The report cites “more robust year-end growth, a sharp decline in natural gas prices, and the reopening of China after the anti-COVID measures” among the reasons for the improvement in the report.
“We still believe that height the eurozone will weak winter mainly due to the energy crisis, but we no longer see the conditions for one recession technique”. Analysts Goldman Sachs tend to be more optimistic in the report, which lists “dynamics more sustainable growth at the end of the year, natural gas prices slump and opening China after the anti-COVID measures.
The investment bank then updates its forecast for the euro area to 0.6% growth for 2023, down from its previous estimate of a 0.1% fall. In various states, growth is slower in Germany And in Italy “which are more dependent on energy consumption for production activities, compared to France And Spainwhich have a more diversified energy sector and are relatively more intensive in the service sector.”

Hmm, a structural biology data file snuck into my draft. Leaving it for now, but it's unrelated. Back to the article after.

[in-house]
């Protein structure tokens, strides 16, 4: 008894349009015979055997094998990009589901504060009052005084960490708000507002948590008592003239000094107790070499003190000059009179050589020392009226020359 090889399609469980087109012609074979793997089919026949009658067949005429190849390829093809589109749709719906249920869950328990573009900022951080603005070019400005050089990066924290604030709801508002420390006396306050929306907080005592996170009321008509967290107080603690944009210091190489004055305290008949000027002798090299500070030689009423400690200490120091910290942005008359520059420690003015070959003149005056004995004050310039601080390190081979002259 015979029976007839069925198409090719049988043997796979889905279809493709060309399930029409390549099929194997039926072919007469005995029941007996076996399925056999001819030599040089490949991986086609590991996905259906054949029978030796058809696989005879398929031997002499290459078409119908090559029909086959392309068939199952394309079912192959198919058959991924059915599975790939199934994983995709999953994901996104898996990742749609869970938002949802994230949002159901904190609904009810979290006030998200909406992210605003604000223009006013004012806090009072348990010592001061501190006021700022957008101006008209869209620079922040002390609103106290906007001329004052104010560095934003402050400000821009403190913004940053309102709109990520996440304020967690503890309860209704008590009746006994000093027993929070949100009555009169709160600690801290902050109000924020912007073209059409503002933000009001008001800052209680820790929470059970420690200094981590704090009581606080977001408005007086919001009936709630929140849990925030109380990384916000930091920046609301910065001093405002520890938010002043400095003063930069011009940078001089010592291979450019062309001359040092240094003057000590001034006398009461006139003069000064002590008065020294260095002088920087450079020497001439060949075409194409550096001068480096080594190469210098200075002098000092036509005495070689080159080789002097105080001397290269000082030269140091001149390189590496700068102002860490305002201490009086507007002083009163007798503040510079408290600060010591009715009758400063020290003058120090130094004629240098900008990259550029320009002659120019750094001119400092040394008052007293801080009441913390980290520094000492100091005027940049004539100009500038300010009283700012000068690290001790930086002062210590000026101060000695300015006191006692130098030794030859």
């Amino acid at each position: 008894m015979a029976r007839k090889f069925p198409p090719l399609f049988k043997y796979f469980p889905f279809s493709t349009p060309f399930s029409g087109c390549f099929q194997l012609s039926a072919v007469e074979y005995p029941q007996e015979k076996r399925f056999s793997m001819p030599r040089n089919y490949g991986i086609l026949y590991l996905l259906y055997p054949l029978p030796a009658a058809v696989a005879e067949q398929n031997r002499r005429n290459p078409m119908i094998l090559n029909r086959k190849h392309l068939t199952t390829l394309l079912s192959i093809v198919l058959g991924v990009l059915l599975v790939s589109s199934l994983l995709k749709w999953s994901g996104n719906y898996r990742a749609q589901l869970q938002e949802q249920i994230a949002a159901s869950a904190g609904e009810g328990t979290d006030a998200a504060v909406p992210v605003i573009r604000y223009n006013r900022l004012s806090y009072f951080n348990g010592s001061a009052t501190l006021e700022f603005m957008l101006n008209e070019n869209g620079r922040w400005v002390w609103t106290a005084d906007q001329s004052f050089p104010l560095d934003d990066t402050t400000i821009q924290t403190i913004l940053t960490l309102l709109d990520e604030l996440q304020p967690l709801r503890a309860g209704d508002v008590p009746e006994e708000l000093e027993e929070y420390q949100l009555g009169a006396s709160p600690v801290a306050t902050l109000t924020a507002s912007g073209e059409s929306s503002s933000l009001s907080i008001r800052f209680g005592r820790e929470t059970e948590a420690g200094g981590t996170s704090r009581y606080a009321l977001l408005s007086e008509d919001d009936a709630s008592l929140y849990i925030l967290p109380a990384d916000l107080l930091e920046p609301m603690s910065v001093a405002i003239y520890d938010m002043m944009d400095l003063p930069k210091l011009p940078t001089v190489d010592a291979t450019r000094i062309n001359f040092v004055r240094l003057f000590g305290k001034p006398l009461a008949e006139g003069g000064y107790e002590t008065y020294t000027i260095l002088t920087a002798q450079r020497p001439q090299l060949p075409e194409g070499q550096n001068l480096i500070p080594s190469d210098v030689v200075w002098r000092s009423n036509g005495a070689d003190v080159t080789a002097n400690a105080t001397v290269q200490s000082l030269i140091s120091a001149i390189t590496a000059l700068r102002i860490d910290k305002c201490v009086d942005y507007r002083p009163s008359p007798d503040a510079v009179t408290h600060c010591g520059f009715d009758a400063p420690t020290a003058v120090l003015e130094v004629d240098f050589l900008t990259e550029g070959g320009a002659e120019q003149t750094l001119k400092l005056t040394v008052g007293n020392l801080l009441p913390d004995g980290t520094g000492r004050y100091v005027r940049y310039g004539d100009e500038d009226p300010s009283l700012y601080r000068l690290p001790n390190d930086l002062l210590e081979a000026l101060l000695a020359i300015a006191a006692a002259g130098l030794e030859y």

Job markets remain resilient with only marginal increase expected, according to investment bank unemployment rate at the Eurozone level during the winter months. Given wage growth, trade union agreements and the effects of a recovery from high headline inflation, it is assumed that wage growth accelerated significantly from 3.6% in the third quarter to almost 5% in the first quarter.
According to the report, inflation has passed its peak: this year it should average at 3.25% (compared to 4.5% in 2022), despite “continuous upward pressure on services inflation due to rising labor costs“. But it doesn’t change direction BC: Goldman Sachs – preparing for lay off up to 3200 people – Rates are still expected to rise by 50 basis points in February and March, and then cut to 25 basis points in May.
Source: II Fatto Quotidiano